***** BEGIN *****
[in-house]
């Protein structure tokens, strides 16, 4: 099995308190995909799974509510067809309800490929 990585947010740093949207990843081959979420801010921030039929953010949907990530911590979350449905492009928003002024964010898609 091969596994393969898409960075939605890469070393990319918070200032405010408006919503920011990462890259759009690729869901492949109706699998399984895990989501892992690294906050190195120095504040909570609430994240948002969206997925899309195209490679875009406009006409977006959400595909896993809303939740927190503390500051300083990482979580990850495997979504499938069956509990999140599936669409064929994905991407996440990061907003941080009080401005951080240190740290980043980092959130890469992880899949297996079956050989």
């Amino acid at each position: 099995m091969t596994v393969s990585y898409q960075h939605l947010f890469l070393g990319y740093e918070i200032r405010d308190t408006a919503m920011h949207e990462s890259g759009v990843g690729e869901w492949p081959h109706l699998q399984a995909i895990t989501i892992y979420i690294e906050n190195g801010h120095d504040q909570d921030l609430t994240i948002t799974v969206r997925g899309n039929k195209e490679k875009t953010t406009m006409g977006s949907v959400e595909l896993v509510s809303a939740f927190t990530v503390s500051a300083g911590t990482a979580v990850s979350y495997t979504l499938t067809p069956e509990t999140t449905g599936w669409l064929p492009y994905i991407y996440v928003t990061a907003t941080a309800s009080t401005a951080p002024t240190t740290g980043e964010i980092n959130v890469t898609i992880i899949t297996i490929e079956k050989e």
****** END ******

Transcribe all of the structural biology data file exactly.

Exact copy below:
[in-house]
């Protein structure tokens, strides 16, 4: 099995308190995909799974509510067809309800490929 990585947010740093949207990843081959979420801010921030039929953010949907990530911590979350449905492009928003002024964010898609 091969596994393969898409960075939605890469070393990319918070200032405010408006919503920011990462890259759009690729869901492949109706699998399984895990989501892992690294906050190195120095504040909570609430994240948002969206997925899309195209490679875009406009006409977006959400595909896993809303939740927190503390500051300083990482979580990850495997979504499938069956509990999140599936669409064929994905991407996440990061907003941080009080401005951080240190740290980043980092959130890469992880899949297996079956050989």
């Amino acid at each position: 099995m091969t596994v393969s990585y898409q960075h939605l947010f890469l070393g990319y740093e918070i200032r405010d308190t408006a919503m920011h949207e990462s890259g759009v990843g690729e869901w492949p081959h109706l699998q399984a995909i895990t989501i892992y979420i690294e906050n190195g801010h120095d504040q909570d921030l609430t994240i948002t799974v969206r997925g899309n039929k195209e490679k875009t953010t406009m006409g977006s949907v959400e595909l896993v509510s809303a939740f927190t990530v503390s500051a300083g911590t990482a979580v990850s979350y495997t979504l499938t067809p069956e509990t999140t449905g599936w669409l064929p492009y994905i991407y996440v928003t990061a907003t941080a309800s009080t401005a951080p002024t240190t740290g980043e964010i980092n959130v890469t898609i992880i899949t297996i490929e079956k050989e």